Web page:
The lure of knife-cut noodles is strong, especially for a Chinese food lover like myself, so it’s a wonder I didn’t make it to JTYH sooner. I finally got my butt out to Rosemead this weekend, and I am so glad I did. You know it’s a good sign when you walk in and the entire staff is rolling out handmade dumplings in the dining room. And the dumplings were the star at this small Northern Chinese restaurant, despite its reputation for noodle making. To be honest, I actually found the knife-cut noodles in lamb soup to be a little bland—the broth had the look and flavor of bathwater, I suppose it was the pasta liquid. My recommendation would be to order up as many dumplings as you can fit in your stomach. I tried both the pan fried dumplings and the steamed veggie dumplings, and they were really divine. These are not the delicate, precious xiao long bao you’ll find at Din Tai Fung and other Cantonese establishments. These dumplings are fat, dense and chewy like a Polish pierogi, and irresistible. I usually make my boyfriend do the heavy lifting when it comes to the clean plate club, but I ate nine enormous JTYH dumplings. Nine.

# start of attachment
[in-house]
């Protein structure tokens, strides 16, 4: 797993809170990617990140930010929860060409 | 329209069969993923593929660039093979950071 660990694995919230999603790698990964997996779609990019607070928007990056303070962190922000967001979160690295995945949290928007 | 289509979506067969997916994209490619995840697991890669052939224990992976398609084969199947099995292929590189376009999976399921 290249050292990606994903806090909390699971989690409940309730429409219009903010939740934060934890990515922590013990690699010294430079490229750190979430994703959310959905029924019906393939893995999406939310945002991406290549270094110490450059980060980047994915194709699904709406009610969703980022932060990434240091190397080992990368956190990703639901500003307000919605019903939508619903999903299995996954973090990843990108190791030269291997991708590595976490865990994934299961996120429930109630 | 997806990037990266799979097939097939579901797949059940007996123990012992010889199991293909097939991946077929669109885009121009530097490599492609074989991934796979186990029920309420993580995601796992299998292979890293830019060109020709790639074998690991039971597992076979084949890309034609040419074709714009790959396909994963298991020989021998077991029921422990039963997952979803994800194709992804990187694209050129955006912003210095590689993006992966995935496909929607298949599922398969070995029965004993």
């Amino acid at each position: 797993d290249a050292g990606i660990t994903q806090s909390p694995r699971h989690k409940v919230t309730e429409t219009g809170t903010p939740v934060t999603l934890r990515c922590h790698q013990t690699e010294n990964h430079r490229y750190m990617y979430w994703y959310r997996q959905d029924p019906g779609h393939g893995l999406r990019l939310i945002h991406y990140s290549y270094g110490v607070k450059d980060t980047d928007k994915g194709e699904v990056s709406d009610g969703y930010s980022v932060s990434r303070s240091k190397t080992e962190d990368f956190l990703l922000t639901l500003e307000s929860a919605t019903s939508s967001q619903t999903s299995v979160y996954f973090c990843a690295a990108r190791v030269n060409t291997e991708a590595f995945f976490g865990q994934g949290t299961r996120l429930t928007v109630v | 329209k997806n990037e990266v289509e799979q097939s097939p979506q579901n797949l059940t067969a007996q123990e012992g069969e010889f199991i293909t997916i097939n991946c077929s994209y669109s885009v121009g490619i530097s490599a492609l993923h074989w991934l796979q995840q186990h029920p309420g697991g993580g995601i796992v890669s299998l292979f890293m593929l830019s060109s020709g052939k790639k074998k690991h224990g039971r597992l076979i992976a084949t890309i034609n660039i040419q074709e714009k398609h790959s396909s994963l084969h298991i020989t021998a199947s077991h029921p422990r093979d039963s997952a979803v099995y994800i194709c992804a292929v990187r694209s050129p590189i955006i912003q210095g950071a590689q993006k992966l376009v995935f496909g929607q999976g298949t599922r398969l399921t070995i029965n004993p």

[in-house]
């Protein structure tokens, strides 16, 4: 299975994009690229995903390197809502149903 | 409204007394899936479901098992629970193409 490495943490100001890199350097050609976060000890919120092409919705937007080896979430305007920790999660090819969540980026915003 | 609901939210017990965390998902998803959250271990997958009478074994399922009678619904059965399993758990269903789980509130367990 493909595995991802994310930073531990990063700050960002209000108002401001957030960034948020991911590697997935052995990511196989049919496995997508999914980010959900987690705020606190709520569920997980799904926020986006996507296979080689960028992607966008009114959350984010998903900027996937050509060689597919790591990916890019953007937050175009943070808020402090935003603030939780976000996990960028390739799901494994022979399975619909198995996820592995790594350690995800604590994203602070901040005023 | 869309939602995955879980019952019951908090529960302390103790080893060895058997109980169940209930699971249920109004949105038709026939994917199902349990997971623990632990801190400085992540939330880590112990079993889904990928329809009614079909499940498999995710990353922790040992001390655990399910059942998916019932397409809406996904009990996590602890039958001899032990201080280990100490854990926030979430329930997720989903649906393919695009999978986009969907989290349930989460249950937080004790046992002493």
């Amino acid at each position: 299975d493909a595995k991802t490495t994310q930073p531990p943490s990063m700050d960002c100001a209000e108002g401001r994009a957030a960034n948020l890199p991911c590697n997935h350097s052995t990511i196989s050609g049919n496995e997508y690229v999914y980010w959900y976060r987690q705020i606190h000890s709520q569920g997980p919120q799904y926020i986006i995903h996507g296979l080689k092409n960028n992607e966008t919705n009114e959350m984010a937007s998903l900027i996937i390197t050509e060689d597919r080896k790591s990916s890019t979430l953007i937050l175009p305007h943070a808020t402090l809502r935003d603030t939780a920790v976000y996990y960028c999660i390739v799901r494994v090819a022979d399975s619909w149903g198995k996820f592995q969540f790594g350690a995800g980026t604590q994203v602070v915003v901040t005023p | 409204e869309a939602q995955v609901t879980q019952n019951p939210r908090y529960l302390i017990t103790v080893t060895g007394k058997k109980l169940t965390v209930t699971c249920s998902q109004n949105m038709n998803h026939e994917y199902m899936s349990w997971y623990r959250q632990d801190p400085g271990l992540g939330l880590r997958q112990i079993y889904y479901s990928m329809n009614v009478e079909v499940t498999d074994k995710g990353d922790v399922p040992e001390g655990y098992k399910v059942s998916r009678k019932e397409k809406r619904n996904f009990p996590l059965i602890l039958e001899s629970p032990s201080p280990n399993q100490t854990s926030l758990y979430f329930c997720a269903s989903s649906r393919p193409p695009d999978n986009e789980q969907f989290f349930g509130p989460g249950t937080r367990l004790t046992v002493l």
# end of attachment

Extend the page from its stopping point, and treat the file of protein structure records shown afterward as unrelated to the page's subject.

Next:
The pan fried dumplings have a crunchy crust on the bottom with the consistency of a parmesan fricco, which is something I haven’t seen before on a Chinese dumpling. The steamed veggie dumplings are filled with a curious and delightful mixture of egg, crunchy cabbage, chives, wood ear mushrooms, and cellophane noodles. I’ve never had anything quite like it, and I absolutely loved them. Pictured below is an aerial view of these beauties. Now doesn’t that make you want a vegetable dumpling immediately? And the best part: 10 juicy dumplings will run you a measly $5.25. Just do it, order 30 dumplings. You’ll eat them all.